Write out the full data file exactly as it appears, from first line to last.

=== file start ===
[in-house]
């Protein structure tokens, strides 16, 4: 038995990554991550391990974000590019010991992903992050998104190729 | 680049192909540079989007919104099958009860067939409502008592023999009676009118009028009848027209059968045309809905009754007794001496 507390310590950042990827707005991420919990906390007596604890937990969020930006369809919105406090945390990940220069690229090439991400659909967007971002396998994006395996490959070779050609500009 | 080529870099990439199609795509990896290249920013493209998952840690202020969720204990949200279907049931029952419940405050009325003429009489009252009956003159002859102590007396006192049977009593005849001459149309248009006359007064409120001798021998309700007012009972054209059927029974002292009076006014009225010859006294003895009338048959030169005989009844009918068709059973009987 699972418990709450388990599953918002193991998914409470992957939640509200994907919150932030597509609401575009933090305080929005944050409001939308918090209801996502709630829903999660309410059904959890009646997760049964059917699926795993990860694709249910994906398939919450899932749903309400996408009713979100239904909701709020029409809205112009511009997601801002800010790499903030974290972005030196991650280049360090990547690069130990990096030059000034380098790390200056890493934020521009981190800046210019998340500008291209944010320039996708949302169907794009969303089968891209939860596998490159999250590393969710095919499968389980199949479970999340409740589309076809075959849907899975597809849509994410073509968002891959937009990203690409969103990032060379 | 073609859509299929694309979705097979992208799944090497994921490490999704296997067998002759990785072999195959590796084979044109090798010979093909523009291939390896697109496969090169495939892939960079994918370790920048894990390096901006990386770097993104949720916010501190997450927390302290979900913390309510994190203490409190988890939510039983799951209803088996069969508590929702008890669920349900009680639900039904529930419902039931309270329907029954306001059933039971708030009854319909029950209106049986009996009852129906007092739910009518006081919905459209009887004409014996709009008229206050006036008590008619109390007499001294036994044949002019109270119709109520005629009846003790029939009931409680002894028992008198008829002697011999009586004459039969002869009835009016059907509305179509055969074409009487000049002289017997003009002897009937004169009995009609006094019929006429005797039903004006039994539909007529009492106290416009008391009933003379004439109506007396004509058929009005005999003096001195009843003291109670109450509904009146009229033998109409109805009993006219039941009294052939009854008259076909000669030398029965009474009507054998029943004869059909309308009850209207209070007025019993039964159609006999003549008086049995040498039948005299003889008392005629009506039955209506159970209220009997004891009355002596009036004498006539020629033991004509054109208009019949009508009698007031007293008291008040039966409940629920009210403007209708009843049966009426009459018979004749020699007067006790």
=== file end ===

[in-house]
């Protein structure tokens, strides 16, 4: 038995990554991550391990974000590019010991992903992050998104190729 | 680049192909540079989007919104099958009860067939409502008592023999009676009118009028009848027209059968045309809905009754007794001496 507390310590950042990827707005991420919990906390007596604890937990969020930006369809919105406090945390990940220069690229090439991400659909967007971002396998994006395996490959070779050609500009 | 080529870099990439199609795509990896290249920013493209998952840690202020969720204990949200279907049931029952419940405050009325003429009489009252009956003159002859102590007396006192049977009593005849001459149309248009006359007064409120001798021998309700007012009972054209059927029974002292009076006014009225010859006294003895009338048959030169005989009844009918068709059973009987 699972418990709450388990599953918002193991998914409470992957939640509200994907919150932030597509609401575009933090305080929005944050409001939308918090209801996502709630829903999660309410059904959890009646997760049964059917699926795993990860694709249910994906398939919450899932749903309400996408009713979100239904909701709020029409809205112009511009997601801002800010790499903030974290972005030196991650280049360090990547690069130990990096030059000034380098790390200056890493934020521009981190800046210019998340500008291209944010320039996708949302169907794009969303089968891209939860596998490159999250590393969710095919499968389980199949479970999340409740589309076809075959849907899975597809849509994410073509968002891959937009990203690409969103990032060379 | 073609859509299929694309979705097979992208799944090497994921490490999704296997067998002759990785072999195959590796084979044109090798010979093909523009291939390896697109496969090169495939892939960079994918370790920048894990390096901006990386770097993104949720916010501190997450927390302290979900913390309510994190203490409190988890939510039983799951209803088996069969508590929702008890669920349900009680639900039904529930419902039931309270329907029954306001059933039971708030009854319909029950209106049986009996009852129906007092739910009518006081919905459209009887004409014996709009008229206050006036008590008619109390007499001294036994044949002019109270119709109520005629009846003790029939009931409680002894028992008198008829002697011999009586004459039969002869009835009016059907509305179509055969074409009487000049002289017997003009002897009937004169009995009609006094019929006429005797039903004006039994539909007529009492106290416009008391009933003379004439109506007396004509058929009005005999003096001195009843003291109670109450509904009146009229033998109409109805009993006219039941009294052939009854008259076909000669030398029965009474009507054998029943004869059909309308009850209207209070007025019993039964159609006999003549008086049995040498039948005299003889008392005629009506039955209506159970209220009997004891009355002596009036004498006539020629033991004509054109208009019949009508009698007031007293008291008040039966409940629920009210403007209708009843049966009426009459018979004749020699007067006790």